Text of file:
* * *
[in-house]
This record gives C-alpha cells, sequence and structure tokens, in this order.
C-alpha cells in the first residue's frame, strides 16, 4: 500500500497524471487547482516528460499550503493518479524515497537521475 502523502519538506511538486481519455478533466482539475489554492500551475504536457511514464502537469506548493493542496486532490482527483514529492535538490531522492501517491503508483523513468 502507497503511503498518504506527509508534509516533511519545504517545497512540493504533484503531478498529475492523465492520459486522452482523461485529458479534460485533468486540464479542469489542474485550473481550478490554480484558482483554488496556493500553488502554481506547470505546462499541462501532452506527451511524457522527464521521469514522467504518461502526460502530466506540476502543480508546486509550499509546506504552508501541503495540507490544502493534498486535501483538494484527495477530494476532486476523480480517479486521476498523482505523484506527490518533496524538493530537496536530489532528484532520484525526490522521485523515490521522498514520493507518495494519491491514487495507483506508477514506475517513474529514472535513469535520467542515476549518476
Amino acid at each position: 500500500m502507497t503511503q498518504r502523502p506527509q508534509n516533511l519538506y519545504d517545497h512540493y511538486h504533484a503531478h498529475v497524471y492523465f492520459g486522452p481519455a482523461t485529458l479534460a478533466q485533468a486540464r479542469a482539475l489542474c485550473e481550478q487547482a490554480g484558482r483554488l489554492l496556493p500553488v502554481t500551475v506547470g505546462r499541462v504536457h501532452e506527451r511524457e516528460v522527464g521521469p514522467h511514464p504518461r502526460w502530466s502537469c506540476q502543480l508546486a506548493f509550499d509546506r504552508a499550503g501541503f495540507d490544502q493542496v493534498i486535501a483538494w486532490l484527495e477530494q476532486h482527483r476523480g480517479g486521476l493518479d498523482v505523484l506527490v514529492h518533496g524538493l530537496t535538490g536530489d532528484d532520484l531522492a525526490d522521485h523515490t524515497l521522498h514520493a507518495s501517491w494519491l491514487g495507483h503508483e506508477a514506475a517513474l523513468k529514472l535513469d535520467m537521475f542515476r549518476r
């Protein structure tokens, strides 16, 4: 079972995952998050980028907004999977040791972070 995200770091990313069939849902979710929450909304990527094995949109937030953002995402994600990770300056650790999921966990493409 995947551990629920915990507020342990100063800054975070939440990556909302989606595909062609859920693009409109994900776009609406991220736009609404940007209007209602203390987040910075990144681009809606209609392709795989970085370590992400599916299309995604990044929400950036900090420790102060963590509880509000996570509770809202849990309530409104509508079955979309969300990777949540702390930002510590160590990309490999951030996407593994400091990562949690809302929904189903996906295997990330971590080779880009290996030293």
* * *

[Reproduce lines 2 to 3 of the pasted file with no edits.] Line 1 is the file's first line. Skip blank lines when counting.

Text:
This record gives C-alpha cells, sequence and structure tokens, in this order.
C-alpha cells in the first residue's frame, strides 16, 4: 500500500497524471487547482516528460499550503493518479524515497537521475 502523502519538506511538486481519455478533466482539475489554492500551475504536457511514464502537469506548493493542496486532490482527483514529492535538490531522492501517491503508483523513468 502507497503511503498518504506527509508534509516533511519545504517545497512540493504533484503531478498529475492523465492520459486522452482523461485529458479534460485533468486540464479542469489542474485550473481550478490554480484558482483554488496556493500553488502554481506547470505546462499541462501532452506527451511524457522527464521521469514522467504518461502526460502530466506540476502543480508546486509550499509546506504552508501541503495540507490544502493534498486535501483538494484527495477530494476532486476523480480517479486521476498523482505523484506527490518533496524538493530537496536530489532528484532520484525526490522521485523515490521522498514520493507518495494519491491514487495507483506508477514506475517513474529514472535513469535520467542515476549518476